Small face towels. A lot of folks don’t use the small-sized face towels much but they were really helpful for when I couldn’t give my husband more medicine but needed to cool him down. Just run under/soak in cold water, wring out until it’s damp, and lay across forehead. Repeat as needed when the towel is no longer cool the touch.
Meal replacement shakes (Soylent). When I learned about Soylent, I knew my husband would like the product because he used to express frustration with eating taking more time and energy than he necessarily had or wanted to spare. Since he had very little appetite while he was sick, Soylent really helped make sure he was still consuming calories and nutrients, especially because he barely had the energy to chew. It’s super easy to consume, has a mild but pleasant enough taste (like a drinkable pancake or cereal), and doesn’t have too much extra stuff in it. These are great for when you don’t have much of an appetite and/or your alternate food option is junk food. There are a lot of formulas available on the market now, including direct competitors like Huel and older companies like Ensure (just be sure you are not buying the shakes for weight loss, as that would be counter-productive here).
Vacuum insulated tumbler. I was desperate to keep my husband hydrated during this time, so I kept him prepared with several reusable bottles of water. In addition, I made sure he always had a vacuum flask full of hot water to drink to soothe his throat. Our keeps drinks hot for hours and hours, even if you accidentally put it in the refrigerator. This was exactly what we needed because he was too tired to drink a mug full of hot water in one go, but the water would otherwise cool very quickly. Just remember to adjust the temperature of the water so that it is drinkable, because it will not cool down over time, that’s kind of the point of using this kind of drinking vessel. Some brands that do this well are Yeti, Bubba, and Thermos, but there are a ton available and they should all work fine for this purpose. (The one we used is the biggest one we have, which we received as swag at a conference.)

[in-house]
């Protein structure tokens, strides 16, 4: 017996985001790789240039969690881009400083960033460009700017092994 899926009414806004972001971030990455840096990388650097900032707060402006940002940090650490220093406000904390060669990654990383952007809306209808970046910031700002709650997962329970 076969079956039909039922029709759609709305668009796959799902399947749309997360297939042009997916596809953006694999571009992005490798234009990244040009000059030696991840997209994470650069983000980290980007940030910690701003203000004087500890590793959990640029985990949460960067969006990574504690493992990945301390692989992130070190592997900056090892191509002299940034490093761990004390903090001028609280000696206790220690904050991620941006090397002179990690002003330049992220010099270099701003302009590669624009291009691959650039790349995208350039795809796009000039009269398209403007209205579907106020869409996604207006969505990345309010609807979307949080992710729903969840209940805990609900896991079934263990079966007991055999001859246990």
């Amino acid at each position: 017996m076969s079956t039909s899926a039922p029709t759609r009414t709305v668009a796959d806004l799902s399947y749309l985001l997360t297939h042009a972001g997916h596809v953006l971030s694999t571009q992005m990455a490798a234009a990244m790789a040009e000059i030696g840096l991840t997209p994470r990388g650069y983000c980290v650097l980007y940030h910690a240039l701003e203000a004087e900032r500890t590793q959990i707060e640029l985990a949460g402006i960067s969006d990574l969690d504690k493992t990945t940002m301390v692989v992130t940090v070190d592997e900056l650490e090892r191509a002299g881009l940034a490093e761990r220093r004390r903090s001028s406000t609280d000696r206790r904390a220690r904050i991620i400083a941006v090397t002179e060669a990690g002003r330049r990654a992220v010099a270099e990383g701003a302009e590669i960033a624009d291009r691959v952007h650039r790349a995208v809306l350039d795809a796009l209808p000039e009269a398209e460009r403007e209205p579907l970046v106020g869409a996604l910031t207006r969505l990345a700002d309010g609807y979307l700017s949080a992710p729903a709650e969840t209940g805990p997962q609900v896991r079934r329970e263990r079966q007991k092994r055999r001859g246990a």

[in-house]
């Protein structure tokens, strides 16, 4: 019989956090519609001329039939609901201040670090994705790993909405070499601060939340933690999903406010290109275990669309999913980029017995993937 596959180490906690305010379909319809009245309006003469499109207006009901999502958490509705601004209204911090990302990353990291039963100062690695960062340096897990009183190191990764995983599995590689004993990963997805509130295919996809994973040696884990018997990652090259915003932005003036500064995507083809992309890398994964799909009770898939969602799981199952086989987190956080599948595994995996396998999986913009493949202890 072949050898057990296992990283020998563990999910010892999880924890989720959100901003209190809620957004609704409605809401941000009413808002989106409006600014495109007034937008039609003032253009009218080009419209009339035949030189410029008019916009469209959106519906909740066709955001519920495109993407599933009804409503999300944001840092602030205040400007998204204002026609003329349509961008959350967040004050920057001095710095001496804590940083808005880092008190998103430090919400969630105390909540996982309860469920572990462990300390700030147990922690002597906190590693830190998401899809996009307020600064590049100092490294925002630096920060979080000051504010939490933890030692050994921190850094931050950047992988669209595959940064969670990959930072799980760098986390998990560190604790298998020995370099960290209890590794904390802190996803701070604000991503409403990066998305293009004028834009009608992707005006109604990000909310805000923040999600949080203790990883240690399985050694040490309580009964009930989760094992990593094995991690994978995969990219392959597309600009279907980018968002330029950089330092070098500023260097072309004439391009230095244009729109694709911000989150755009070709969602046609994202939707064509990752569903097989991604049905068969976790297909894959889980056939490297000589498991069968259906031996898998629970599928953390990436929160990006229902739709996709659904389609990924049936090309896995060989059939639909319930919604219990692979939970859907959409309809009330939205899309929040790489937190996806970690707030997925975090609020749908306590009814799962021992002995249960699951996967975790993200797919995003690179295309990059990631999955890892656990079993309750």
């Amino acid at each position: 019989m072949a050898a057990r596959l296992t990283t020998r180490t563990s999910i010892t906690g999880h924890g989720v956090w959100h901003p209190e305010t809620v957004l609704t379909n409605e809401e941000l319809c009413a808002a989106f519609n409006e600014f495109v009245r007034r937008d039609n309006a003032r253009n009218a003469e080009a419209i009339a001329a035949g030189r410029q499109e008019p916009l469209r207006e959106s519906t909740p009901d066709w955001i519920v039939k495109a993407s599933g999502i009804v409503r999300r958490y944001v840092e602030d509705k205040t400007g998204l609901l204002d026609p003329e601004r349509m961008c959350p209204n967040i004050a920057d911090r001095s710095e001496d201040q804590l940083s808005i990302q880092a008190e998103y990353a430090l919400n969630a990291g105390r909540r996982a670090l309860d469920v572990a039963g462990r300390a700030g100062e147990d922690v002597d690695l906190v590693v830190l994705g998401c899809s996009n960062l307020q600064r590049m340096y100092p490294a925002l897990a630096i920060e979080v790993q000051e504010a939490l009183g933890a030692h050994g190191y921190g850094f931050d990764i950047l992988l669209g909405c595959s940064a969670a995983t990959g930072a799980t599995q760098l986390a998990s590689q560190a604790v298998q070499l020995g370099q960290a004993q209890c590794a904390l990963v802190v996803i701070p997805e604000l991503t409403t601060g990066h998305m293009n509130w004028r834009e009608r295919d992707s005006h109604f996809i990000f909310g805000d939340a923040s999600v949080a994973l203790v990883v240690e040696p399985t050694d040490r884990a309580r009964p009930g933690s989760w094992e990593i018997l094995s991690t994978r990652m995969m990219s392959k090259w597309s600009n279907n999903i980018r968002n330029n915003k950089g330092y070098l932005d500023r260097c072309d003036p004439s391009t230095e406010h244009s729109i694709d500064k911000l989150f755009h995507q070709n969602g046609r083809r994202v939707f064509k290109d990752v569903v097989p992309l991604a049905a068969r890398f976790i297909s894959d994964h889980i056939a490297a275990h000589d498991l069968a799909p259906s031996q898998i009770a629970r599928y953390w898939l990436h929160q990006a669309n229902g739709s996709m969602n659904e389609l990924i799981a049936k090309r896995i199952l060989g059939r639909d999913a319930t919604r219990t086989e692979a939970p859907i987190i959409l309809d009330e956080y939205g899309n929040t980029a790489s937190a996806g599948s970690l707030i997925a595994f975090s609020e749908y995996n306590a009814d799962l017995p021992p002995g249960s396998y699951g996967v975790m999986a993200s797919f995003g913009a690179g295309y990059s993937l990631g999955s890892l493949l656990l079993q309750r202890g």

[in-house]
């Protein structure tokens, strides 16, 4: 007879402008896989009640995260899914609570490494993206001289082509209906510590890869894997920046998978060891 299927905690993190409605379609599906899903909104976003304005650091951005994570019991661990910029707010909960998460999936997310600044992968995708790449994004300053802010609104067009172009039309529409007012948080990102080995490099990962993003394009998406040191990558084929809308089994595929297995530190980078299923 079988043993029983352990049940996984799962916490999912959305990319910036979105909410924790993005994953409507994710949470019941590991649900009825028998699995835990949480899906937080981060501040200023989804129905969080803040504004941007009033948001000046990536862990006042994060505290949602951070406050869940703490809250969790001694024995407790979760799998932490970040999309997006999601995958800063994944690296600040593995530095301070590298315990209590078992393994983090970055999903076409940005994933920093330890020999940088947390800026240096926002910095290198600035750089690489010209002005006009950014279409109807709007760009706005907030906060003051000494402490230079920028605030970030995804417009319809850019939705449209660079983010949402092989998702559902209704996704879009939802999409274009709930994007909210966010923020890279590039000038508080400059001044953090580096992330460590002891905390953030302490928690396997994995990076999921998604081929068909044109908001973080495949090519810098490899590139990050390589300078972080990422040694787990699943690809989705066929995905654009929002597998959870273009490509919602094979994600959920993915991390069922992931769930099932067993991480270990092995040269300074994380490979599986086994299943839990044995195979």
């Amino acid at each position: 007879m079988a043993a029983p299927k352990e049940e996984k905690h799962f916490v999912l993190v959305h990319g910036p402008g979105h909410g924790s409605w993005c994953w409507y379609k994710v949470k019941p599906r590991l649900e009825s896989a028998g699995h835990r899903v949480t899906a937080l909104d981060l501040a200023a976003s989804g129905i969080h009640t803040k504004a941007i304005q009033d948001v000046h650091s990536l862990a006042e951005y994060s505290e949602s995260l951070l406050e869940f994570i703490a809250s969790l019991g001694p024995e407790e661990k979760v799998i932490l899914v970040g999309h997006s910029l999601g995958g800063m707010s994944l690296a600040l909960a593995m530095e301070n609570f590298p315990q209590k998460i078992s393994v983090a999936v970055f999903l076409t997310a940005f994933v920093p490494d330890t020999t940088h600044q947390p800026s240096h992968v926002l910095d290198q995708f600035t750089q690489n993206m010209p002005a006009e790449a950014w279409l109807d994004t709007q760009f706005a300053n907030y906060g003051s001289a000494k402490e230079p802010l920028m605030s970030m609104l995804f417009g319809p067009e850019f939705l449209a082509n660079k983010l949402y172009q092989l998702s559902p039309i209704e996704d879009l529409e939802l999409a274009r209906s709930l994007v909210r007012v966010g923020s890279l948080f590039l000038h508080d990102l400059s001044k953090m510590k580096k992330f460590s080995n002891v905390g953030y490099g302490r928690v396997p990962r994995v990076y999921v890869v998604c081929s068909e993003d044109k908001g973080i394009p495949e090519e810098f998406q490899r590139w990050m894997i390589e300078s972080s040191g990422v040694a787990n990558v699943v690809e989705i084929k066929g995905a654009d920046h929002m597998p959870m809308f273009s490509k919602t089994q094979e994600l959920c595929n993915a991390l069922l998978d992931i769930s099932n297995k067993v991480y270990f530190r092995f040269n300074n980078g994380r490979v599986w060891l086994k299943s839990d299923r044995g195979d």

Citrus fruit. This was sort of a nice-to-have but it seemed to really bring comfort to my husband to have Mandarin oranges as an easy snack that he knew was chock full of vitamin C. I actually had one of many small breakdowns when I gave him the last one, and was saved when my in-laws sent me a bag of them to continue giving to my husband. I definitely recommend having some easy to eat fruit available always, but especially if someone is sick. It was also good to have lemon for me to squeeze into his water.